Best Romance Movies of 1918
The Safety Curtain
Puck is a music hall dancer, married to an abusive husband. One night the music hall catches fire. Puck is rescued by an army officer and her husband perishes. Puck marries the officer and they begin a new life in India, until a man from her past finds her and makes demands.
The Dream Lady
After receiving an inheritance from an uncle, a woman starts a fortune telling business designed to make her dreams come true.
A young girl, stifling on her father's backwoods farm, is reinvigorated by the arrival of an army regiment, come to train in the area.
The Forbidden City
The daughter of a Chinese mandarin is sentenced to death for her secret marriage to an American. Their child, raised in the mandarin's palace, grows up and escapes to seek her father, now a high-ranking official in the Philippines.
The Married Virgin
In order to save her wealthy father from disgrace and a possible prison sentence, a daughter agrees to marry the gigolo who's been blackmailing him...
Amarilly of Clothes-Line Alley
Amarilly comes from a large family in a working-class neighborhood. She is happy with her family and her boyfriend Terry, a bartender in a cafe. But one day she meets Gordon, a sculptor who comes from a rich family, and she begins to be drawn into the world of the upper class.
A Pair of Silk Stockings
A silent romantic comedy.
The Greatest Thing in Life
A lost film. Leo Peret has a small quiet tobacco shop in Greenwich Village. Edward Livingston, a wealthy young clubman and man-about-town, comes in frequently ostensibly to buy cigarettes but in reality to talk to the daughter Jeannette, and he is soon in love with the little shop girl. Leo is homesick for his native France, but lacks the funds to make the passage. Edward, learning of their plight, sends $1,000 with a note saying that the money is payment for a good deed. Leo accepts the money and he and Jeannette embark at once.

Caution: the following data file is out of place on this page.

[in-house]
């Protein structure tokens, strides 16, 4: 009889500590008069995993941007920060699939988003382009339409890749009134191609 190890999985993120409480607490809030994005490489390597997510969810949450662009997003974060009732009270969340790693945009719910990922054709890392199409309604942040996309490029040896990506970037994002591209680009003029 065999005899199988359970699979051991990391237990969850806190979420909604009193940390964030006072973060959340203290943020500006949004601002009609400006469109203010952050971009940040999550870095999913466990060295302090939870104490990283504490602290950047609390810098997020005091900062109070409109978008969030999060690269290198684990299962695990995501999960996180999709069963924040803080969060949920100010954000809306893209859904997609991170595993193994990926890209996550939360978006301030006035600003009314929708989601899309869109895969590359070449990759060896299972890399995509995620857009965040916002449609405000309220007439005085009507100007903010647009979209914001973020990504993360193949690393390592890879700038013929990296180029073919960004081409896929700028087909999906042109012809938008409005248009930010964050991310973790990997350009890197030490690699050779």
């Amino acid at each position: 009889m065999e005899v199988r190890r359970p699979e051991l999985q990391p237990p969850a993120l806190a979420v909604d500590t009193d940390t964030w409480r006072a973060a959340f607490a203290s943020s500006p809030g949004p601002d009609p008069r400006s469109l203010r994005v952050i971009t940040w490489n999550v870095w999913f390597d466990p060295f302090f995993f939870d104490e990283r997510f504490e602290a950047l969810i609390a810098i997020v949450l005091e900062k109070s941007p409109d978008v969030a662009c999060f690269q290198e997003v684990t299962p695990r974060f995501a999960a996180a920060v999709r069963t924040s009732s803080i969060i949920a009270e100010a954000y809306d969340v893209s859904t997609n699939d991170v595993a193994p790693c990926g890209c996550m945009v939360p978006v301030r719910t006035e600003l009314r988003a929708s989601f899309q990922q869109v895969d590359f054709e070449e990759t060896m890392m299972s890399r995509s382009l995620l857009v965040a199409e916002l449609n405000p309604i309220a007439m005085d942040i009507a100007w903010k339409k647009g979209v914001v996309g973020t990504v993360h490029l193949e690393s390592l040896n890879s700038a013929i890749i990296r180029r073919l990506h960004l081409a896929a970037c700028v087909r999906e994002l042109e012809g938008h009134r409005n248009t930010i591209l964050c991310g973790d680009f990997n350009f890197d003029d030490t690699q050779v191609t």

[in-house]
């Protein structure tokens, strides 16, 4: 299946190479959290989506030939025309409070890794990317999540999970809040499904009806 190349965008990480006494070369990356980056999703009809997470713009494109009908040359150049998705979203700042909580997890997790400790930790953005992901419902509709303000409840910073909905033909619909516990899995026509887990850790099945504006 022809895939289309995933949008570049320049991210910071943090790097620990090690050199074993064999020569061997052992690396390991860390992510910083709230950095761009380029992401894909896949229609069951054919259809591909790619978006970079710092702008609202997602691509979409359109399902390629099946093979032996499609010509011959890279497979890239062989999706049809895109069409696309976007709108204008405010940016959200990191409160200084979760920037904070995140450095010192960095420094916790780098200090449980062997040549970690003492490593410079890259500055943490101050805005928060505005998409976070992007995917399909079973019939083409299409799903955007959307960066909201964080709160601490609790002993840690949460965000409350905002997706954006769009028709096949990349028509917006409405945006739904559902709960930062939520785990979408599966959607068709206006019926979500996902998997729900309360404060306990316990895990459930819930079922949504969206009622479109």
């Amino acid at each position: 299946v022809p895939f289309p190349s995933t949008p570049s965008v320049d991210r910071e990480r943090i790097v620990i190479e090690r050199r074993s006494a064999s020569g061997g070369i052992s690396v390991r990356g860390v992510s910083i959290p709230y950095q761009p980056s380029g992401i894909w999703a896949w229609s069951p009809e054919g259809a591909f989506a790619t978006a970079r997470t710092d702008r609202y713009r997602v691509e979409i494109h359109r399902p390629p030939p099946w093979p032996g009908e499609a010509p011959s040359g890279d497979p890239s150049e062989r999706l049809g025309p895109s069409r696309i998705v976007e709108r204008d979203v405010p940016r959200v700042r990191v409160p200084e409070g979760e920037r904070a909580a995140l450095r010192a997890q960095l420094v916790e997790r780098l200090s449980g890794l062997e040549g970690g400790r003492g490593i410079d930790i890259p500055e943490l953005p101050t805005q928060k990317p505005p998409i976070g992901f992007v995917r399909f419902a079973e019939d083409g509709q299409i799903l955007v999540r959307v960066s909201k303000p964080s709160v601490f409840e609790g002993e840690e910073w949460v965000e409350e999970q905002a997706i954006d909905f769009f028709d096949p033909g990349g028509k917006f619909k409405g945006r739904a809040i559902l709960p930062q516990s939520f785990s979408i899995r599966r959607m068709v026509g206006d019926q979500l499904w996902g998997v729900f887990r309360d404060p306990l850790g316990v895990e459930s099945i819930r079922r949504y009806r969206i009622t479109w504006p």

Queen of the Sea
When Tourneur adapted the allegorical plays The Blue Bird by Belgian symbolist Maurice Maeterlinck and Prunella by British playwrights Harley Granville Barker and Lawrence Housman in 1918, they had been successfully staged for many years, opening in Moscow and on Broadway and everywhere. Today, the saccharine charm of these anti-modern fairy tales doesn’t work any more. But undistracted by the meaning or action of the film, we can enjoy the surface of Prunella all the better, the dazzling sets and costumes, silhouettes and painted backdrops created by the great art director Ben Carré in a fashionable Art Déco Neo-Rococo style.